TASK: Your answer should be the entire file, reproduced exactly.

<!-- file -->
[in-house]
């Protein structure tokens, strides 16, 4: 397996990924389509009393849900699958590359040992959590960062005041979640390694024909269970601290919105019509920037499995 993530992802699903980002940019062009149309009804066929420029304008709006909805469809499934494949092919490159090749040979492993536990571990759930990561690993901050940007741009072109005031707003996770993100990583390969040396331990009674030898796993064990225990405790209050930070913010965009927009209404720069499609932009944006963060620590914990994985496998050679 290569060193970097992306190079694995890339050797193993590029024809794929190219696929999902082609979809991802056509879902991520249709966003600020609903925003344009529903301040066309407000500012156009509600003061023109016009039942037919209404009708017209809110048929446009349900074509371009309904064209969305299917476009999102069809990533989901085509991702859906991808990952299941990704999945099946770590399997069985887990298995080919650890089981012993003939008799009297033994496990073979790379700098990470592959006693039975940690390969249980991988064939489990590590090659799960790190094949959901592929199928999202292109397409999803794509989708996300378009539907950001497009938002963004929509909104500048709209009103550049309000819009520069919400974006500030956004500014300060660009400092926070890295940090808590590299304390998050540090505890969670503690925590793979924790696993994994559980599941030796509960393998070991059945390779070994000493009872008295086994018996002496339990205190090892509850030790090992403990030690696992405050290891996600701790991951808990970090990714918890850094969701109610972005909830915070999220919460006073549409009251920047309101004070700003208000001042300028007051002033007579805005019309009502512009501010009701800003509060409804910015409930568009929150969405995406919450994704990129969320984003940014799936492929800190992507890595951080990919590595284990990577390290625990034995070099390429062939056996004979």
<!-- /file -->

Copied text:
[in-house]
């Protein structure tokens, strides 16, 4: 397996990924389509009393849900699958590359040992959590960062005041979640390694024909269970601290919105019509920037499995 993530992802699903980002940019062009149309009804066929420029304008709006909805469809499934494949092919490159090749040979492993536990571990759930990561690993901050940007741009072109005031707003996770993100990583390969040396331990009674030898796993064990225990405790209050930070913010965009927009209404720069499609932009944006963060620590914990994985496998050679 290569060193970097992306190079694995890339050797193993590029024809794929190219696929999902082609979809991802056509879902991520249709966003600020609903925003344009529903301040066309407000500012156009509600003061023109016009039942037919209404009708017209809110048929446009349900074509371009309904064209969305299917476009999102069809990533989901085509991702859906991808990952299941990704999945099946770590399997069985887990298995080919650890089981012993003939008799009297033994496990073979790379700098990470592959006693039975940690390969249980991988064939489990590590090659799960790190094949959901592929199928999202292109397409999803794509989708996300378009539907950001497009938002963004929509909104500048709209009103550049309000819009520069919400974006500030956004500014300060660009400092926070890295940090808590590299304390998050540090505890969670503690925590793979924790696993994994559980599941030796509960393998070991059945390779070994000493009872008295086994018996002496339990205190090892509850030790090992403990030690696992405050290891996600701790991951808990970090990714918890850094969701109610972005909830915070999220919460006073549409009251920047309101004070700003208000001042300028007051002033007579805005019309009502512009501010009701800003509060409804910015409930568009929150969405995406919450994704990129969320984003940014799936492929800190992507890595951080990919590595284990990577390290625990034995070099390429062939056996004979």